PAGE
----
4 May 2006
In the Netherlands I was used to cemeteries being quite formal. We only visit them (on days other than a funeral) if we had to do something important. Such places are a bit apart from the ordinary world and therefore they are kept discrete by hedges or walls. Perhaps from the perspective that in general we were there to do private deals where passersby have nothing to do with it.
- Discuss with the deceased.
- Paying some attention because it’s a national holiday.
A visit because we are feeling guilty.
- Begging for his/her approval in case we want to do something where about we and the deceased in life have disagreed (like marrying that dumb girl, or buying a boat).
- Or provide an explanation if we had already done something like the latter (not stand up to our mean boss or hide the found silver cutlery for our sister).
Well, you get my point; typical the kind of cases for the wise invisibles …
Here in New Zealand, I can see the cemeteries in full regalia if we drive by. Which means; they are located right beside the road. Openly without bushes around it. Just a square piece of land, sometimes without a proper path or even without a sandy trail that leads to the graves. Preferably on a hill, so every deceased has a clear view on the traffic, like they are sitting in a cinema.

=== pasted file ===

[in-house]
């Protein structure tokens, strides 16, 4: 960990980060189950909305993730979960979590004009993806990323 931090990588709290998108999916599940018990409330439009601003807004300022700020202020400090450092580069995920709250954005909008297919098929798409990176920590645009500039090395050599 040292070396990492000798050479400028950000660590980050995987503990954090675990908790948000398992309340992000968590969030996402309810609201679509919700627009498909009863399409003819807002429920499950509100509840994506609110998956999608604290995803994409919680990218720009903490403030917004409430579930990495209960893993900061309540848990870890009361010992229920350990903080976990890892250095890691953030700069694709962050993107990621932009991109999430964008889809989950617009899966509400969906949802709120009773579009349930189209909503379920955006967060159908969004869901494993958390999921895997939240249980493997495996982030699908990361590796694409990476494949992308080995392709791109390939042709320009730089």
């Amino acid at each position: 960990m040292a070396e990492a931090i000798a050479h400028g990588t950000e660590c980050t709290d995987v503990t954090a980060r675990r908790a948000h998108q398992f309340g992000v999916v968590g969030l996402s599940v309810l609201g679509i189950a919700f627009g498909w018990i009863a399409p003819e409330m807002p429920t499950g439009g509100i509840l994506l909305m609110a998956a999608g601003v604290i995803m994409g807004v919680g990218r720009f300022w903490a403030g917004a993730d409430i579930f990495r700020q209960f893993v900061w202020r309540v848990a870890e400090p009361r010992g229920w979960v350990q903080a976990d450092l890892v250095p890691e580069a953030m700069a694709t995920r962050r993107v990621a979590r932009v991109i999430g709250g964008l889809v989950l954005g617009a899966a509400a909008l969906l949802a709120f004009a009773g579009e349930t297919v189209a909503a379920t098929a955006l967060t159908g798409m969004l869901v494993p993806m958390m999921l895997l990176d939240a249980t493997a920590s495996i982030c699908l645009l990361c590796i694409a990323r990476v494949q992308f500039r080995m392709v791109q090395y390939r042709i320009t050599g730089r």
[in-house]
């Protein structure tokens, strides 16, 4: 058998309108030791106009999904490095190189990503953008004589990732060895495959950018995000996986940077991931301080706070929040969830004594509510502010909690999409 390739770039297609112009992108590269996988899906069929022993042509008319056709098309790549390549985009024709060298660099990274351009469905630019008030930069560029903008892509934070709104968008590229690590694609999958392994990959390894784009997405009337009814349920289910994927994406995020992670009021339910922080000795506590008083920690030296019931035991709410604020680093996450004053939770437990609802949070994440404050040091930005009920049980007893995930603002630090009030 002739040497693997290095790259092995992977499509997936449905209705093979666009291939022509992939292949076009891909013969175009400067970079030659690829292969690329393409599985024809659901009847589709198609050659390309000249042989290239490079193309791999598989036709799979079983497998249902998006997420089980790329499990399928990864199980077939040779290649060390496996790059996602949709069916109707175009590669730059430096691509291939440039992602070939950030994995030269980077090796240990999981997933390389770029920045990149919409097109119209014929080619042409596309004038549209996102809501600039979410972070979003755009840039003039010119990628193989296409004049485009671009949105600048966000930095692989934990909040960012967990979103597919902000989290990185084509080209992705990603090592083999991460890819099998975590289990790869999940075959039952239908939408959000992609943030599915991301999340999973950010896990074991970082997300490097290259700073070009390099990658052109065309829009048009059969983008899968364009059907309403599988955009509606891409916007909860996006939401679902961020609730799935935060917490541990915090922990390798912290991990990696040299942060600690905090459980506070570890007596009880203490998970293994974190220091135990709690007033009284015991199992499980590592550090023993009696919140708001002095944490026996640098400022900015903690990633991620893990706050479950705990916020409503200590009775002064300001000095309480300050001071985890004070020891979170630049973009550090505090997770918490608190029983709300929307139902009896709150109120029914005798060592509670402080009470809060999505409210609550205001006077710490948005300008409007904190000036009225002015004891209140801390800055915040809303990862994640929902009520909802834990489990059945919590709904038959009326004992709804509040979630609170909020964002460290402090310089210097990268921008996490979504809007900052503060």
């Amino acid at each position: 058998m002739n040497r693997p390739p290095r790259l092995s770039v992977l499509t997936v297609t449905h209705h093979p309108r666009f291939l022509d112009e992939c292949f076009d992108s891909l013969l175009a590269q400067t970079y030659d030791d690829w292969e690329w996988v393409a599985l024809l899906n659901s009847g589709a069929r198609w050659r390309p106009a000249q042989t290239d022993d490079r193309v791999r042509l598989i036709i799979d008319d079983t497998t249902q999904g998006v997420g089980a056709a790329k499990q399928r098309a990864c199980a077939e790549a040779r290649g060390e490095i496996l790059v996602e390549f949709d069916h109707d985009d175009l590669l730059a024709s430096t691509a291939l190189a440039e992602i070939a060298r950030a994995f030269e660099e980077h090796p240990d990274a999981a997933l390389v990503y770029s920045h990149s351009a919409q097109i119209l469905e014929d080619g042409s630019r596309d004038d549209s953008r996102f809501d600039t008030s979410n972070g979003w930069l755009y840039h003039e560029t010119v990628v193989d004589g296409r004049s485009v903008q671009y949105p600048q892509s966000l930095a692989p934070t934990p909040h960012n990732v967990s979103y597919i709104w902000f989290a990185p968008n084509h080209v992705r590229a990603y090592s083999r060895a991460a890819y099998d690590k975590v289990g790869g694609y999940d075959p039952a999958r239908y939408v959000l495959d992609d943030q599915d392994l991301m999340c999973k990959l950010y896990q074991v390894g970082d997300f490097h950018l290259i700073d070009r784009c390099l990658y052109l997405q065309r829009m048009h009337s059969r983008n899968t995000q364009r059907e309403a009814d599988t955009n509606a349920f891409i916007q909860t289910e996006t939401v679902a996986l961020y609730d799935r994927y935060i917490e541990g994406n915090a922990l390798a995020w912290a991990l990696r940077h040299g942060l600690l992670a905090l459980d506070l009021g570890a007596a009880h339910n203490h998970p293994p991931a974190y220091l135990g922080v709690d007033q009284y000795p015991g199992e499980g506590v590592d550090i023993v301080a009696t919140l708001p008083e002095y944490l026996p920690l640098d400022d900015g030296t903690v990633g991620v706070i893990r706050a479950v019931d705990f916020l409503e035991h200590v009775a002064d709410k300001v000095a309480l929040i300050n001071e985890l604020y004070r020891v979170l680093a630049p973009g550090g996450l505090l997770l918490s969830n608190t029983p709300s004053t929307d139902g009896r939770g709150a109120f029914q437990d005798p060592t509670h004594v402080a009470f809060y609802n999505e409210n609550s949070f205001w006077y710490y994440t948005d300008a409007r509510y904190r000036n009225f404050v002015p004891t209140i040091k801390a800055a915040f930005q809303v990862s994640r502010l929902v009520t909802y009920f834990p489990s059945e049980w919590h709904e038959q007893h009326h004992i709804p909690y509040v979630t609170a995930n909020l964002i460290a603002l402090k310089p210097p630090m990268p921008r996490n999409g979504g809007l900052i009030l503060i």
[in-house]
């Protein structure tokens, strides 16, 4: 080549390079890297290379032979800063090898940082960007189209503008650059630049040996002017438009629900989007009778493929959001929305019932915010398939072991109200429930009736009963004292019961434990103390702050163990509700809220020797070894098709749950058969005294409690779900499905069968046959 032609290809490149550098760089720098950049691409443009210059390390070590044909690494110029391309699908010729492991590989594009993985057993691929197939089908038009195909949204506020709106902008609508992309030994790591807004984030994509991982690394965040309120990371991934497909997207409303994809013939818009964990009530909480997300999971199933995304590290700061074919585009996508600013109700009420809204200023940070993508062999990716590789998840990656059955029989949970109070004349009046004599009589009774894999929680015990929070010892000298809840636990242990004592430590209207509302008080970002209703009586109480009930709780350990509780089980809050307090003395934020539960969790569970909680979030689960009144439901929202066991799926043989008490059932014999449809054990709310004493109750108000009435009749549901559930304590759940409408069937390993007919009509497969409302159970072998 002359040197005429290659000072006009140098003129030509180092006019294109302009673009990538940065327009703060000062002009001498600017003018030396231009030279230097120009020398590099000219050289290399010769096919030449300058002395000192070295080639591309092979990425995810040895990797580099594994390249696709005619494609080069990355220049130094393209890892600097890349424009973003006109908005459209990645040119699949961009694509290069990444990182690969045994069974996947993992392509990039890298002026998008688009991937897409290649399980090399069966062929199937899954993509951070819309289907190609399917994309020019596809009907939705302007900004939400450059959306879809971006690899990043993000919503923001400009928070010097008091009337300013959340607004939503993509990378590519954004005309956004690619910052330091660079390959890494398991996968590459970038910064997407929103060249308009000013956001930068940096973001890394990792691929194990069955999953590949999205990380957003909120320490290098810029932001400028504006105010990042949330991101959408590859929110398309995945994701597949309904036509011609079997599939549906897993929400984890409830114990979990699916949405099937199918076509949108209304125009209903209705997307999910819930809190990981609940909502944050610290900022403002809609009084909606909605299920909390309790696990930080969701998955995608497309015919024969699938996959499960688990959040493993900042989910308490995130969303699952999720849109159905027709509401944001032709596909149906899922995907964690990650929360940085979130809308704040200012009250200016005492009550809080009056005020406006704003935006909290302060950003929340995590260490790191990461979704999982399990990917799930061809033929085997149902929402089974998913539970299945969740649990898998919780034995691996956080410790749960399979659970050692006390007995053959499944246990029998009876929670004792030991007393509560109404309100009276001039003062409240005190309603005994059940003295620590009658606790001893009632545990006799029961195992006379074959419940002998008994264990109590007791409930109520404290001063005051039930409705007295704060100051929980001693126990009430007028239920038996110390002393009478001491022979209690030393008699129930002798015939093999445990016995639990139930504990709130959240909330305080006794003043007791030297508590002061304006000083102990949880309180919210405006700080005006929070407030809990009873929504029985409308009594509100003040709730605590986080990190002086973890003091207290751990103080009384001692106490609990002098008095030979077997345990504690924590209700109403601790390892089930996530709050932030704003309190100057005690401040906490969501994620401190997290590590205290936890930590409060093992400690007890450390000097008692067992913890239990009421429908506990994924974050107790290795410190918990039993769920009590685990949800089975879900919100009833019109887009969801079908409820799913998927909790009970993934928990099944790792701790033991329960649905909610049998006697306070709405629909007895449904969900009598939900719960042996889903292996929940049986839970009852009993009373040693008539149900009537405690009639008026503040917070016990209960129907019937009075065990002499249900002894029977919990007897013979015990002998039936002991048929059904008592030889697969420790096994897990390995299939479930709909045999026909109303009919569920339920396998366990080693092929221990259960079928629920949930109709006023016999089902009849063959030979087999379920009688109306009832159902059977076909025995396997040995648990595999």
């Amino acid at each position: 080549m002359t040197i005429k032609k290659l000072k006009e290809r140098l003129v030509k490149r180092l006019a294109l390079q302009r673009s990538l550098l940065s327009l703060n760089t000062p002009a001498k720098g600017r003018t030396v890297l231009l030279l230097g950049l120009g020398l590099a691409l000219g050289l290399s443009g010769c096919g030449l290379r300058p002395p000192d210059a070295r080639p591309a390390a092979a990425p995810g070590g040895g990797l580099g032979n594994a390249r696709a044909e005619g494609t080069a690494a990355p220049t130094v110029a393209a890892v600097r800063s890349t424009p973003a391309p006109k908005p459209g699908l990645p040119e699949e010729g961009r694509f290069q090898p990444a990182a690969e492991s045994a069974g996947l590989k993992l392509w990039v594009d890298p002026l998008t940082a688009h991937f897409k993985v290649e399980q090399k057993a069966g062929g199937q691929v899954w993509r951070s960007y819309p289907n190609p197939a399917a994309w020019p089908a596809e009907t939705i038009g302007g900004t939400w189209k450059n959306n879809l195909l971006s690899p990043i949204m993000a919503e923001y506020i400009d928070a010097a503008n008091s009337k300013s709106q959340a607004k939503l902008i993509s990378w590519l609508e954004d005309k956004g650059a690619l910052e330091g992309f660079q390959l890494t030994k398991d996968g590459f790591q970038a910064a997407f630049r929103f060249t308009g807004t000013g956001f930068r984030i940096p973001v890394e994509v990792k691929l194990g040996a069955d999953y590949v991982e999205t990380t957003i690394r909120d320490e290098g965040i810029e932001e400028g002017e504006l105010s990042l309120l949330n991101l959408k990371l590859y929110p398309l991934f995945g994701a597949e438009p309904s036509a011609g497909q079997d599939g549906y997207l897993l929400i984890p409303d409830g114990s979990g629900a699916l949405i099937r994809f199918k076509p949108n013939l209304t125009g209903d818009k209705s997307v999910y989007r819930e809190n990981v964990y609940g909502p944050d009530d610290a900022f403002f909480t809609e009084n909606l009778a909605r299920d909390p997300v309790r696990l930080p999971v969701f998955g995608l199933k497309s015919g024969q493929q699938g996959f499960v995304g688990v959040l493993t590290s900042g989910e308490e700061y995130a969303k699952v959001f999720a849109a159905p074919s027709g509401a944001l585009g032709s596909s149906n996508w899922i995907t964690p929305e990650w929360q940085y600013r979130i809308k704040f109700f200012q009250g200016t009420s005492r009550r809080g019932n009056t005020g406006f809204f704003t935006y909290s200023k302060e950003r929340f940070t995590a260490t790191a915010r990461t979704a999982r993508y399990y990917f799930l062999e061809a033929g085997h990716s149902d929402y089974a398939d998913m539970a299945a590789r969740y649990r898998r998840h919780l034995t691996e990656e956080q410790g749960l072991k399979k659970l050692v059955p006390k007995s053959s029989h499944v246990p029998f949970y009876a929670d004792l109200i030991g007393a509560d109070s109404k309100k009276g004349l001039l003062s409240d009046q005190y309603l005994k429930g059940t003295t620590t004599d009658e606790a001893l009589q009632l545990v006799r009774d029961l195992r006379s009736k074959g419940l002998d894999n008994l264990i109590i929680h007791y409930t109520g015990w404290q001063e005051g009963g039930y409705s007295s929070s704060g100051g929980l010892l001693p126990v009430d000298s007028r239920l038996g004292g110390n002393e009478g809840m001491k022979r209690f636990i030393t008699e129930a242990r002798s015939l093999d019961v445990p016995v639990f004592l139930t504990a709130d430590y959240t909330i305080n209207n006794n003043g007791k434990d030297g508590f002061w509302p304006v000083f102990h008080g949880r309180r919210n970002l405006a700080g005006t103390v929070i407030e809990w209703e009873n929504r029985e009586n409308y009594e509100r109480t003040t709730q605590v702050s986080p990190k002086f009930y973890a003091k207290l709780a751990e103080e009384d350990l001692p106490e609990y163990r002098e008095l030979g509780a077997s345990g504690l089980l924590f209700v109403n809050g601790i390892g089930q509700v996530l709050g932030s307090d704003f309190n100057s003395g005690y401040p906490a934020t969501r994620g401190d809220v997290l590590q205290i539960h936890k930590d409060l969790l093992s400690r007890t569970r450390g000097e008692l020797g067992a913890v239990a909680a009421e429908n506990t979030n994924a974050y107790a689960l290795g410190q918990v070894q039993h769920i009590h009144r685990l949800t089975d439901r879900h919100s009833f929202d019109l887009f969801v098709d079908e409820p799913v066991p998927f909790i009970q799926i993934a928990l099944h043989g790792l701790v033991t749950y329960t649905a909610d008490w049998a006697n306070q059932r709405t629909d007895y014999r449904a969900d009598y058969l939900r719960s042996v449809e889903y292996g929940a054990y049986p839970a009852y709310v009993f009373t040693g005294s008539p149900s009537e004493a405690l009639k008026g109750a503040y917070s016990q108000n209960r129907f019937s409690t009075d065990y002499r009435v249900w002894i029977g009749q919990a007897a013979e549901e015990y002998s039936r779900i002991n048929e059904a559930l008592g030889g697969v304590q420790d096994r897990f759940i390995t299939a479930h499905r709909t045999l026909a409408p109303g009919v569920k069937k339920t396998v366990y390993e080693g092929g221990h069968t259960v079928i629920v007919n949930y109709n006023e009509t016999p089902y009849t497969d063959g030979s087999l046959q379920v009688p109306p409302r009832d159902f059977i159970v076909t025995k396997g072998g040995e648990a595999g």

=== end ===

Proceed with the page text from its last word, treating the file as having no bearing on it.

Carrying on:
Sometimes the tombstones are build until the very edge of the road. It takes some practice, but if you would like, you even can reduce speed and throw your bunch of flowers out of the window, right on granny’s grave.
Sometimes it’s like someone started a cemetery in his front yard, with 10 graves at most.
There are also more lonely places with sea view, bluntly located in a hollow in the dunes.
Yesterday we came back from Hamilton and for the first time drove in the dark along these graveyards. In the evening there are lights! You know; those LED lanterns charged by the sun.